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The Invention of Telepathy . Roger Luckhurst. Oxford: Oxford University Press, 2002. Pp. 324. $49.95 (cloth).
Roger Luckhurst prefaces The Invention of Telepathy with the usual catechism of thanks to assorted colleagues, students, archivists, and pets, winding up with a heartfelt dedication to his partner:
Over the past six years Julie has listened to 10,537 allegedly interesting facts about telepathy. This is about 10,412 more facts than any human being (who is not an academic) needs to know, particularly when usually delivered in an over-excited way during supper. That she was only sarcastic about this a quarter of the time is testament to her sublime patience.
This paean to domestic fortitude foreshadows with remarkable accuracy both the considerable strengths and the flaws of Luckhurst's ambitious study. The Invention of Telepathy is indeed crammed with interesting facts, some marshaled in the service of incisive analysis, others searching for an argument about which to assemble. While the cover blurb optimistically describes Luckhurst's book as "exciting and accessible," his partner's sometime sarcasm is likely to prove a more accurate barometer of its appeal to non-academics. (Any author who starts out by earnestly explaining, "I use 'terrains' in a Foucauldian sense to analyse the discursive constellations through which telepathy becomes an object of knowledge" (11) automatically flunks the accessibility test). Yet for readers willing to negotiate Luckhurst's dense Foucault-and-Latour-laden prose and to navigate the varied terrains (Foucauldian or otherwise) of his dense cultural history, The Invention of Telepathy offers ample rewards. And yes, Luckhurst enlivens the journey with the same understated humor that marks his dedication to Julie, even while he treats his potentially risible subject matter with respectful seriousness.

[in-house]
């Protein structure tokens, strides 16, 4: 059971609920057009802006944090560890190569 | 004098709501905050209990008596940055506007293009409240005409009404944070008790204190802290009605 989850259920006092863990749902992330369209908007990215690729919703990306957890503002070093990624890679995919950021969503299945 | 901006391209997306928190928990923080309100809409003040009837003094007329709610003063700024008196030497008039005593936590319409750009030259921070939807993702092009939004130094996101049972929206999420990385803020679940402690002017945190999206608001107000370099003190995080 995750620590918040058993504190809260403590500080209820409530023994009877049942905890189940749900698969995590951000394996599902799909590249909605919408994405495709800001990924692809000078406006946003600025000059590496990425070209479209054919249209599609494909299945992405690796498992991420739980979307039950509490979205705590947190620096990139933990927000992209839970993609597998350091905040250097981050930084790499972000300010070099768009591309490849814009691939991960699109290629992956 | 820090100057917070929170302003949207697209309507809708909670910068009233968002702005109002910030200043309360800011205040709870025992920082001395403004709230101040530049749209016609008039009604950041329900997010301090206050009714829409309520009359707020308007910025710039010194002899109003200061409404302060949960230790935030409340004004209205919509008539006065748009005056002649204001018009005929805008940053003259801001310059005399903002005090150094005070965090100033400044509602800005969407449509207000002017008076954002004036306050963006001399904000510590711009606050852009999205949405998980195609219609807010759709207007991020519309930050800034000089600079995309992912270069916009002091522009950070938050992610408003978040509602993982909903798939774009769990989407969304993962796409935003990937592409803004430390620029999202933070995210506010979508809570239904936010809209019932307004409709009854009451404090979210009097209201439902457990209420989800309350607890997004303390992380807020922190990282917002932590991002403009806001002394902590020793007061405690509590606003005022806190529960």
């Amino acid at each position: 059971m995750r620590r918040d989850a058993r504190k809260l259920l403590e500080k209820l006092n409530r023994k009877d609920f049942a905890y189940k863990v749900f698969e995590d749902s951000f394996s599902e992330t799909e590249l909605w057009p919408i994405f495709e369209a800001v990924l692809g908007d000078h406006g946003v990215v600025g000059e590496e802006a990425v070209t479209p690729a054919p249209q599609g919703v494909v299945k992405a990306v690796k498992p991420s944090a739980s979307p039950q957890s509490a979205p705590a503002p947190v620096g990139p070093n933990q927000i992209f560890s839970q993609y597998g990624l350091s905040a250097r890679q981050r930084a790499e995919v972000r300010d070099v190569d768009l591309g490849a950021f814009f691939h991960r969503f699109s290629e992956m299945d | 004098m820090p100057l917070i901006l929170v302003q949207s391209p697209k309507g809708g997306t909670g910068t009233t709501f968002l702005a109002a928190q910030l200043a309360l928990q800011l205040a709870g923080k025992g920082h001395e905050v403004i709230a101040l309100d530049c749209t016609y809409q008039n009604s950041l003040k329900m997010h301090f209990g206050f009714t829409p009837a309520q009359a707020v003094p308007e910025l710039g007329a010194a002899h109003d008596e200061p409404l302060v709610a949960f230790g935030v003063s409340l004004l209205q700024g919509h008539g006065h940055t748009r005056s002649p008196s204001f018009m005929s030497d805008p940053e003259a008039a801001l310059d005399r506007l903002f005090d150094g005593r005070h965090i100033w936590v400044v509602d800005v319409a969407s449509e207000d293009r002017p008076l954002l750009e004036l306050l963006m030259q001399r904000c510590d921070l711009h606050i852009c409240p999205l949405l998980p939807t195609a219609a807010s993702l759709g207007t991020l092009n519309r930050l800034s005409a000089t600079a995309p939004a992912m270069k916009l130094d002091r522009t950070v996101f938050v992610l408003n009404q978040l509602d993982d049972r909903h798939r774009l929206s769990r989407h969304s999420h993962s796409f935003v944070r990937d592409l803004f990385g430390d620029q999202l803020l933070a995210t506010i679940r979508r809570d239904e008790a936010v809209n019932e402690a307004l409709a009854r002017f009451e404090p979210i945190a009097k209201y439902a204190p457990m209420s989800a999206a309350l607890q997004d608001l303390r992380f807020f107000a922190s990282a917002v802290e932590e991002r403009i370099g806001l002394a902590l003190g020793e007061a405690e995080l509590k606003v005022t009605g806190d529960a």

That seriousness, after all, is crucial to the project that Luckhurst has set for himself: to write a history of telepathy "that does not prejudge" (1). Coined in 1882 by F. W. H. Myers, one of the founding members of the Society for Psychical Research (SPR), from the Greek words tele (distant) and pathos (feeling), telepathy distinguished itself from other "fin-de-siècle quasi-scientific concepts like mattoids, gemmules, urnings, [and] vortex atoms" (1) by swiftly entering the realm of everyday speech, where it remains firmly ensconced to this day. Luckhurst proposes to treat telepathy "as if it were a possible formulation" (2) (the italics hint at his own not-entirely-repressed skepticism) and to portray its Victorian proponents as rational scientific investigators rather than the deluded crackpots they are sometimes taken to have been. But it is not the disinterestedness of Luckhurst's approach so much as its interdisciplinarity that renders The Invention of Telepathy such an impressive and valuable book, despite its occasional disjointedness and its lack of an overarching thesis. Luckhurst explores telepathy from a range of historical and theoretical perspectives, devoting individual chapters to (among other things) Victorian science, fin-de-siècle psychology, the New Journalism, British imperialism, gothic tropes, and the politics of gender, race, and class. His elegant readings of a number of literary texts—most notably his splendid explication of Bram Stoker's Dracula—prove him an adept literary critic as well as an astute cultural historian.
For anyone already well acquainted with the copiously documented history of psychical research in late-nineteenth-century Britain, The Invention of Telepathy contains many familiar [End Page 766] vignettes: Charles Darwin's half-skeptical, half-hopeful attendance at a seance that also included George Eliot, George Lewes, and F. W. H. Myers; journalist W. T. Stead's foundation of "Julia's Bureau," a sort of otherworldly telegraph office dedicated to facilitating communications from the dead; Rudyard Kipling's sister's participation in the famous "cross-correspondence" experiments conducted by the SPR, in which the spirit of Myers supposedly relayed fragmentary messages, like puzzle pieces requiring reassembly on a single table, to several writing mediums spread across vast geographic distances. What distinguishes Luckhurst's book from other accounts of these same incidents is both his meticulous attention to detail (whether textual, archival, or biographical) and his...